“That’s where all these immunotherapy agents are being used—in patients who cannot tolerate cisplatin or in those who progress through standard chemotherapy. Overall, prospects are not great for this subset of patients. So, anything we can do to improve response rates and survival is going to be a significant advantage,” Dr. Konety said.
Atezolizumab is among several immunotherapy agents approved for advanced bladder cancer and being studied in various bladder cancer patient types.
“Researchers are working in this space—in advanced disease, in patients who have not had any other treatment. There are trials for patients who cannot tolerate standard chemotherapy and for patients who have failed prior chemotherapy,” Dr. Konety said. “Now, there also are trials starting in patients who have not had surgery. These are not patients with disease that has spread; these are patients with localized disease and the standard of care is neoadjuvant chemotherapy. The studies are exploring the combination of immunotherapy plus chemotherapy in the neoadjuvant setting.”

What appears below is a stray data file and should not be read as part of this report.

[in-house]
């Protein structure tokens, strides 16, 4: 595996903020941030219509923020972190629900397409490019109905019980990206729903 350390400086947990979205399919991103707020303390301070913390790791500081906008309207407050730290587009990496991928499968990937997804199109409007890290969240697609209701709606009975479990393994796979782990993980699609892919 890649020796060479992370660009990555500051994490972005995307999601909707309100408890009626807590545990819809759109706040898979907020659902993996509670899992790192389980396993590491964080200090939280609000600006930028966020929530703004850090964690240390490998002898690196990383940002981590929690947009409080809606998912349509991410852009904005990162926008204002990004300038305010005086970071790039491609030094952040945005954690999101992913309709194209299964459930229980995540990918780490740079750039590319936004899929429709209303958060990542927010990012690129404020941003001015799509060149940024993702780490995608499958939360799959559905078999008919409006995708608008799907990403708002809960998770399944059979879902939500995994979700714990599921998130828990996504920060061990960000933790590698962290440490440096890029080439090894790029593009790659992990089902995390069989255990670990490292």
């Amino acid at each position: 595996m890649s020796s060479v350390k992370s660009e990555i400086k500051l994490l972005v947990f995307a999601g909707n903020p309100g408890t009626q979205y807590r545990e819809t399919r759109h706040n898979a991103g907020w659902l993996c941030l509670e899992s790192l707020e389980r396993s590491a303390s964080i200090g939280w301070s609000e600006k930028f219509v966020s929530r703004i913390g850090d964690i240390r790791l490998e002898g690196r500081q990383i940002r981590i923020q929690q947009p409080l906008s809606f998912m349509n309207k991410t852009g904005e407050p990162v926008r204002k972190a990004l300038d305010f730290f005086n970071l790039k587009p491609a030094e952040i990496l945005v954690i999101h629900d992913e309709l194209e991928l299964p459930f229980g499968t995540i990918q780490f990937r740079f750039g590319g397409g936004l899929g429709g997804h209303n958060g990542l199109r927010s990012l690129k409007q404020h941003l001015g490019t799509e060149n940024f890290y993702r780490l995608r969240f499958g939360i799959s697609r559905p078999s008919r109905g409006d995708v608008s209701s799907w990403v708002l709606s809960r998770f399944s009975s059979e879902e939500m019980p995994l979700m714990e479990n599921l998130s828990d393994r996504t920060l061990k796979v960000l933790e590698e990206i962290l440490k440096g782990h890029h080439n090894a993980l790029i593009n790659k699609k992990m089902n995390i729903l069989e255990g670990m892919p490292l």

Urologists will be involved in the use of PD-1 and PD-LI immunotherapy medications in the context of neoadjuvant chemotherapy, before surgery, as well as for non-muscle invasive bladder cancer, particularly because bacillus Calmette-Guerin is in short supply, according to Dr. Konety.
Positive phase III data might signal a paradigm shift for management of non-muscle invasive bladder cancer, he said.
These immunotherapy drugs tend to be generally well tolerated but are associated with increased inflammation resulting in self-limiting hepatitis, pneumonitis, etc., according to Dr. Konety.
“It’s important for urologists to get comfortable with understanding these drugs because we will be seeing these patients. Especially if patients are getting these drugs before cystectomy in the non-muscle invasive setting, we’re the ones who are going to be doing the cystoscopy and following these patients and monitoring the disease,” he said. “We need to understand how to recognize side effects and understand dosing schedules and things like that.”
Dr. Konety pointed out that while these medications are known to attack PD-1 or PD-L1 receptors, very few tumors express these receptors. It’s not yet clear why but many of these drugs show some response even in patients who don’t have the receptors, he said.
Dr. Konety is a clinical trial investigator for Merck and Bristol-Myers Squibb.